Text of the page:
I listen with some anxiety and apprehension to responses regarding our Supreme Court’s decision on same-sex marriage. As Christian people of faith, we have a very important decision to make: will we take this decision as a threat or an opportunity? This is not a time for us to deepen the debate over the rightness or wrongness of the decision. This is a time for us to witness to our faith in the healing and powerful grace of God to be Beloved Community in a world constantly fighting and arguing over all kinds of matters. Our Supreme Court did not decide once and for all who is right and who is wrong; they determined that fair and just practices include all people and that marriage is no longer an issue of discrimination. People have strong feelings on both sides of this issue. But our Christian response is about something more than agreement or disagreement.
In the world in which we live, there are many realities that challenge us. How we rise to meet these challenges is important. Will we meet them with grace, humility, tolerance, love and compassion, or will we meet them with anger, intolerance, judgement, hostility and disrespect? We will never agree on everything, especially those things that we value most, but how we disagree and still maintain our relationships as brothers and sisters in Christ matters very much. This spirit of unity in the face of diversity of opinion is part of our Wesleyan heritage. God’s grace allows us to engage productively with widely diverse viewpoints and theological perspectives in our daily lives.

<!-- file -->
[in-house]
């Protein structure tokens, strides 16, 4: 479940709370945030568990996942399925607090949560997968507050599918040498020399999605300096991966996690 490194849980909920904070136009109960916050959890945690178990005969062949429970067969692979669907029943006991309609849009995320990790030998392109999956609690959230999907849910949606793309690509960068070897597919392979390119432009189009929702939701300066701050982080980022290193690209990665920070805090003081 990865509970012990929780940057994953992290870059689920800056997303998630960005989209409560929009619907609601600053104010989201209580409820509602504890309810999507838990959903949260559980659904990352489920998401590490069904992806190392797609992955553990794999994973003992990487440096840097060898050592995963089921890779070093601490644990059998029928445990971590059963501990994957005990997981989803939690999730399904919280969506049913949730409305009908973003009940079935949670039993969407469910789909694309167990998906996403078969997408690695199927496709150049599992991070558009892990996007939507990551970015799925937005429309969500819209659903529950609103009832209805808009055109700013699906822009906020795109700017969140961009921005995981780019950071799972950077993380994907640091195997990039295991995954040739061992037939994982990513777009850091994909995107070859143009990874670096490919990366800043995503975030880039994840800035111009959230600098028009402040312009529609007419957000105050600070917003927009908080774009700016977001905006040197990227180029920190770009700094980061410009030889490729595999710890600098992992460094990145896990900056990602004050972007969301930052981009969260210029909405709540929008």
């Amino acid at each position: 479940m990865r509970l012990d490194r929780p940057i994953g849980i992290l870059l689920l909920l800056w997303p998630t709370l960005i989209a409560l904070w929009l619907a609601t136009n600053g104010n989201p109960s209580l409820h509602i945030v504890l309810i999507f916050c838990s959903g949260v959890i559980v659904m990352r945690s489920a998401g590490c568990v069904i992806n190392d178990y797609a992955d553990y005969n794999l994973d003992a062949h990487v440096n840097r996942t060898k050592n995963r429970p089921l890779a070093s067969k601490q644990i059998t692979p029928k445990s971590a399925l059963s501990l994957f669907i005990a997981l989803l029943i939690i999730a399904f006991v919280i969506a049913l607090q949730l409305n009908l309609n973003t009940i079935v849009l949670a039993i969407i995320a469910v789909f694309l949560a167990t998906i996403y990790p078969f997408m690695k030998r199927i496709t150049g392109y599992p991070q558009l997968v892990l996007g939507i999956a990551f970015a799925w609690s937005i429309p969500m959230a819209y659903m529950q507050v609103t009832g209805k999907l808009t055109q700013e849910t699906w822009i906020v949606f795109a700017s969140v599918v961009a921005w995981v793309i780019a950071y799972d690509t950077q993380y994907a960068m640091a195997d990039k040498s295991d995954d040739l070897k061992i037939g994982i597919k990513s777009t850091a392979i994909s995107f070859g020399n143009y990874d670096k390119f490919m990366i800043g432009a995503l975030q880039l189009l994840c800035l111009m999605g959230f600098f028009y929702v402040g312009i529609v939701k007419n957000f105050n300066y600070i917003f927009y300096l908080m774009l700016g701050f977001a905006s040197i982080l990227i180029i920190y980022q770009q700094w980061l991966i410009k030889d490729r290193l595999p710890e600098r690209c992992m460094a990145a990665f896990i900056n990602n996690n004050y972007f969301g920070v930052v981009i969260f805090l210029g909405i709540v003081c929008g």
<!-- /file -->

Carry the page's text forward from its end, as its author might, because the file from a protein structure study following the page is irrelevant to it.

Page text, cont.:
Our own Book of Discipline is conflicted and yet it guides us as a covenant people. It is always evolving and changing as we wrestle with our understanding of God’s will for this beautiful United Methodist Church. Through prayerful discernment and Christian conferencing, we will continually strive to create a common future together that fully embraces all children of God, created in God’s image. I encourage and challenge us all to celebrate God’s creation and commit together to build up and not tear down. To encourage and support, not judge and point fingers. As our country figures out how to adopt new laws and realities, our Church must draw upon God’s Spirit to be the very best Church that it can be, modelling for those outside the Church graceful and loving ways to respond.
Pray that we may lead and not merely react. Let us seek ways to embrace all people into our circle of Beloved Community, and to work together to become a Church of reconciliation and love. Our God works with us and through us to “make all things new.” There is no challenge, burden or opportunity that we face alone. God is with us, helping us to become the Church we need to be. My vision for our Church is that through us, every person may know the love of God and the glory of God’s creation.
Click here to read responses from other Bishops in an article from the United Methodist News Service.
Grace and Peace,
Hee-Soo Jung, PhD
Bishop Hee-Soo Jung has served as resident bishop of the Wisconsin Annual Conference since September of 2012. Prior to leading the Wisconsin Conference UMC, Bishop Jung served eight years as bishop of the Northern Illinois Conference (Chicago area).